Mega-rapper Nasir Jones performed his whole "Illmatic" album, preceded by an ill-feeling set by Spin's current cover band.
AUSTIN, TEXAS - After Jay-Z, Snoop, 50 Cent (with guest Eminem), Lil Wayne and T.I. all made appearances at this year’s South by Southwest, I figured by Saturday night I needed to catch at least one famous rap star or else my coverage would not properly reflect this year’s festival. I’m glad the one I caught also happened to be the best one here.
Nas took over the Moody Theater/“Austin City Limits” studio and reiterated his place atop the heap on closing night of the music conference, a showcase sponsored by Vevo. Unlike last year’s Vevo-funded mega-finale with Kanye West, this one was a sanctioned SXSW showcase in a real venue (the best venue in town, actually). It was also the kickoff to Nas’ “Illmatic” 20th anniversary.
Backed by a full-scale stage production with a giant video screen and faux Brooklyn street-scene props (streetlights, subway stalls), Nasir Jones played up how young and broke he was when he made his debut album. His DJ and hype man, Premier, recounted hearing him perform when the rapper was only 16. Photos and videos from those days scrolled across the video screen. It was a rare case of nostalgia actually freshening up the record and putting it into better context.
Unlike Nas’ obvious abilities, though – “Life’s a Bitch” with AZ and “The World Is Yours” were especially on fire -- the show lacked a steady flow. He stopped between every song to talk, dropped the Firm track “Phone Tap” in the middle, and then he let Premier and old cohort Pete Rock spin off into a lengthy DJ battle. During one of those stops, Nas became the only one of these multi-platinum rappers to admit that SXSW is an odd place for them to be. “I never thought I’d be here,” he said. In his case, I’m glad he made it.
Other highlights from Saturday...
Coolly scheduled before Nas at the “ACL” studio, this month’s Spin cover story Sleigh Bells also made the most of the hi-fi space. The theater’s TV-geared lighting system was turned up as hyperactively as singer Alexis Krauss, who surfed over the crowd twice with microphone in hand and worked the large stage like a master showwoman. In fact, she ran around so much (without sounding breathless) it sure did raise suspicion about there being some vocal augmentation going on along with all the pre-recorded drums and keyboards.
New York’s electro-metal pop duo – which includes a second male guitarist on stage – could add all the live musicians in the world and still not make musical sense of such overcooked, sonically grating tunes “Riot Rhythm” and “Comeback Kid.” When the group got to its slowest, best-known (and best) song, “Rill Rill,” the two fellas left the stage, rather fittingly. Krauss is a star, but her band is pretty much a joke.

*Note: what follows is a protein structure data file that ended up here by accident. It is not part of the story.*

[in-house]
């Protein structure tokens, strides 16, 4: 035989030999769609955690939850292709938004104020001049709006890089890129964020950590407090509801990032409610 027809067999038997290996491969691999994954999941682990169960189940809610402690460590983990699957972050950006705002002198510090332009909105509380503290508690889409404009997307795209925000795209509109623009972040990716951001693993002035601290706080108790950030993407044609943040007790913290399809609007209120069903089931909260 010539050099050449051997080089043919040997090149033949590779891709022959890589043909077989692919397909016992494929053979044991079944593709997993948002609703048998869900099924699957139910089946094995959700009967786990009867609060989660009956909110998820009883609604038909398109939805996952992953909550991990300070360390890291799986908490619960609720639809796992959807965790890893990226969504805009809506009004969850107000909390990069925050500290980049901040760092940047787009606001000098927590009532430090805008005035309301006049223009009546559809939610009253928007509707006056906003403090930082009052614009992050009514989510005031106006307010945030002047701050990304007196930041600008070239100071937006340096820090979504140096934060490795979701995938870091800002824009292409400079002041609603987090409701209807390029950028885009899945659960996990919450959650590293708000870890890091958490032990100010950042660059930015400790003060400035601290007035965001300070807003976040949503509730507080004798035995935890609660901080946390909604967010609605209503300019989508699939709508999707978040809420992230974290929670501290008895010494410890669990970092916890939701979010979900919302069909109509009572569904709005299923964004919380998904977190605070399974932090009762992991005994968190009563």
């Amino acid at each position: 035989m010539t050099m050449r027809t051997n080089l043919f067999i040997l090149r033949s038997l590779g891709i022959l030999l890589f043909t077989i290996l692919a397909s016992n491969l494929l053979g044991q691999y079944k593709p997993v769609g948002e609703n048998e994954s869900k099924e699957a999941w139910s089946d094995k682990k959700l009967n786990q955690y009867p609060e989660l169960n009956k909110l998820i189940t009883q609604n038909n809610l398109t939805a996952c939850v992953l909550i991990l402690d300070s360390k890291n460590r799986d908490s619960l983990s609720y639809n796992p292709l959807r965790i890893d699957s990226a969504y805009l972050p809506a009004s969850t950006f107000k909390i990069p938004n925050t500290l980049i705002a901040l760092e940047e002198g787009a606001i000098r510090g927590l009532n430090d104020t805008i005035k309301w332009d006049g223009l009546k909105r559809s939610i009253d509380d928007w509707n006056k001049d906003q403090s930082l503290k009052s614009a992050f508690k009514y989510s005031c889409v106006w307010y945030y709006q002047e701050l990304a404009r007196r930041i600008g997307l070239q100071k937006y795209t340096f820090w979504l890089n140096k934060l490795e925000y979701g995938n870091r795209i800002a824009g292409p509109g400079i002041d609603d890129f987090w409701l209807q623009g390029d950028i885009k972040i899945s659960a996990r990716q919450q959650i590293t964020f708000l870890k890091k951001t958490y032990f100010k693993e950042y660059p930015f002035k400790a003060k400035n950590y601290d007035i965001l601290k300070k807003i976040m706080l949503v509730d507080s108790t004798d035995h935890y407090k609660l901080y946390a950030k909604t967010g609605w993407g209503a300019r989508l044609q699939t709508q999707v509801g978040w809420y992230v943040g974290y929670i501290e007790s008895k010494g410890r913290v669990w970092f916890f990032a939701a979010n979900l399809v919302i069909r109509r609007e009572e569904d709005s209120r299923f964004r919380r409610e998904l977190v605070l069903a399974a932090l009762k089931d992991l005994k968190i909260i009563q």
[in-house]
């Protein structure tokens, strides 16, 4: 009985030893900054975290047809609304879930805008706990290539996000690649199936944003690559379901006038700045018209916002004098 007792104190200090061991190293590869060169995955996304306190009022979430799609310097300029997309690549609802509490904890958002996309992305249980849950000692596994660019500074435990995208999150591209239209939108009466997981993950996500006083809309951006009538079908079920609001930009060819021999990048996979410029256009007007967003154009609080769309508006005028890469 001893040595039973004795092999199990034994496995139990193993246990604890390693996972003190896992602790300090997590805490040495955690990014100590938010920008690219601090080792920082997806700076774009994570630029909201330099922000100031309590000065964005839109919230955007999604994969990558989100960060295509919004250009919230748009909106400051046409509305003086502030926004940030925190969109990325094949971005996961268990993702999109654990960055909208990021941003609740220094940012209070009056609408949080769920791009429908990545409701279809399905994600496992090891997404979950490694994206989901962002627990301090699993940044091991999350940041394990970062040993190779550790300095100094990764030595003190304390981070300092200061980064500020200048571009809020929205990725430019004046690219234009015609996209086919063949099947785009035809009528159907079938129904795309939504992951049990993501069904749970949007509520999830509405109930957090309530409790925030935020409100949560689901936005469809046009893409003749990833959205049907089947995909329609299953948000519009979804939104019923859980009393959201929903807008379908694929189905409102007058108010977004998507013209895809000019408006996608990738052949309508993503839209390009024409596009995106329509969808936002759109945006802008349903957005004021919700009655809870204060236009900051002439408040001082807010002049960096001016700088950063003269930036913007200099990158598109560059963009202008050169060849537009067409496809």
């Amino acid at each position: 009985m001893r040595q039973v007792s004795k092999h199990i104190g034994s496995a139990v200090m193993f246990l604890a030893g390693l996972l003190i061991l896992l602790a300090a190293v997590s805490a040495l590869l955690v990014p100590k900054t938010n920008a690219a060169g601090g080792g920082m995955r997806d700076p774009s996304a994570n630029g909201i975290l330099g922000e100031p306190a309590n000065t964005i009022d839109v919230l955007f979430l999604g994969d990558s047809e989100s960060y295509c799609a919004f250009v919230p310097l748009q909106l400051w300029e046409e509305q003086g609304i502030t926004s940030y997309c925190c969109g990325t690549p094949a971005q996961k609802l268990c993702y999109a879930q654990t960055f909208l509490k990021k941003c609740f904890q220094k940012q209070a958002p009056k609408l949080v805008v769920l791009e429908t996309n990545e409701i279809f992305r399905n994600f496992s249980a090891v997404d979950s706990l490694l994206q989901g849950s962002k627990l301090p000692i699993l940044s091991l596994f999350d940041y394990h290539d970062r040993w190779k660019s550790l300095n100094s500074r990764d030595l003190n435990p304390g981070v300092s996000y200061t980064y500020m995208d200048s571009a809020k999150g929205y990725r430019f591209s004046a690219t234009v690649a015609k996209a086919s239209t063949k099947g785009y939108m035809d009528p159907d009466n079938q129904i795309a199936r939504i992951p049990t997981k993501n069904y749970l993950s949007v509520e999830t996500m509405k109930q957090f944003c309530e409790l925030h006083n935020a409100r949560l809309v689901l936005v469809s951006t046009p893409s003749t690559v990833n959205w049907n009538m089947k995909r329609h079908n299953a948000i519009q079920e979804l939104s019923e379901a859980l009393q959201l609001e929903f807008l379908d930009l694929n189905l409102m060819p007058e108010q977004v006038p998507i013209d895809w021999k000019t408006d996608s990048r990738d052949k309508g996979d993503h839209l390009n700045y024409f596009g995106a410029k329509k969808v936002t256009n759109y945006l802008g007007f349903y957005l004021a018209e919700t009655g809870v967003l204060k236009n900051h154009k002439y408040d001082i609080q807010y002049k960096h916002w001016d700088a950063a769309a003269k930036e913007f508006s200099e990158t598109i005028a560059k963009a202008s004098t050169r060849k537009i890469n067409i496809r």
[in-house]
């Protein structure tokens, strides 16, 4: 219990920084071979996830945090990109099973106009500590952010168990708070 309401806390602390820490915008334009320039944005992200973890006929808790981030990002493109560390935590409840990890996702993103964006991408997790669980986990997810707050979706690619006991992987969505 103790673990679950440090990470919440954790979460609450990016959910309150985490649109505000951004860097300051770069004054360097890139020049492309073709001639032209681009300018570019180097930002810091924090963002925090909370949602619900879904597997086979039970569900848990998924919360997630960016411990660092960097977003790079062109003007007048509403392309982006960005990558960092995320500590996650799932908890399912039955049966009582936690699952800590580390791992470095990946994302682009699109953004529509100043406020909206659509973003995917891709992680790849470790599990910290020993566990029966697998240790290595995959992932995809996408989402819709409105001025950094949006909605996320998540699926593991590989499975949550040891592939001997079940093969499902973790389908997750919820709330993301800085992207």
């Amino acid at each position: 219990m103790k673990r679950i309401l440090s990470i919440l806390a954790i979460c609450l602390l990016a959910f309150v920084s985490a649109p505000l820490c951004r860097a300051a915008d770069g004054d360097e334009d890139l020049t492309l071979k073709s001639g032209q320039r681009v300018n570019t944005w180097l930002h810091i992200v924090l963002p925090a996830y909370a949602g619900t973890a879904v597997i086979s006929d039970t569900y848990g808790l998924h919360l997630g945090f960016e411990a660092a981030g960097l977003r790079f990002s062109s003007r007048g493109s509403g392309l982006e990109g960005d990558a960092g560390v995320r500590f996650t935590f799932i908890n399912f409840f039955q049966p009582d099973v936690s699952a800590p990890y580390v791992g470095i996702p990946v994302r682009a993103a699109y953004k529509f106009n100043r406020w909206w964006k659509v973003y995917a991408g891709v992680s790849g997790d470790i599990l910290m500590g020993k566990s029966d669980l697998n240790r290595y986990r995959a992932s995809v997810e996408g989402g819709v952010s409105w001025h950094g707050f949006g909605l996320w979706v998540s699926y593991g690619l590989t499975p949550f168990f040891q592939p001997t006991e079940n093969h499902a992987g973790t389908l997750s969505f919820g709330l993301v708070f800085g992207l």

Hearing Jamaican superstar Jimmy Cliff playing acoustic versions of “The Harder They Come” and was the sort of beautiful, cleansing performance you want to hear on the last day of SXSW. That had to suffice for a lot of the partygoers at Ms. Ray’s annual bash at Stubb’s, though since the line to her famous free food stretched all the way to the back of the Stubb’s yard like some sort of desperate bread line. So it goes when everyone has been eating from greasy food trucks all week. I also caught electronic R&B/hip-hop up-and-comer Theophilus London’s set there and thought it better live than on record, with a sexy energy and London’s fun, cocky charm.
Winning Rolling Stone’s “Choose the Cover” contest last year was a blessing and a curse for the Sheepdogs, who were cursed to wear clothes in a subsequent, hilarious “Project Runway” episode but showed great style on stage in the upstairs ballroom space Trinity Hall. You would never know the quartet is from Saskatoon, Ontario, as they sounded like a mighty Southern band with its bleeding two-guitar boogie and boisterous, singalong tunes. I could see these guys going over well at the Cabooze back home, and I’d want to be there.
After first hitting Beach Fossils’ 1 a.m. closing set and realizing I had seen them in Austin last year (and tellingly forgot all about them), I crossed over to the all-China showcase at the bar 512. One of the best moves I made all week. Beijing power trio Carsick Cars – not sure if their name makes more or less sense in Chinese – blew me away with their wall-of-whir guitarwork and the singer’s Mark E. Smith-like repetitious, rhythmic spattering. A fitting way to end the fest: A band I had never heard of and will probably never see again, and all the Doritos logos or puking frat boys oh-so temporarily out of sight.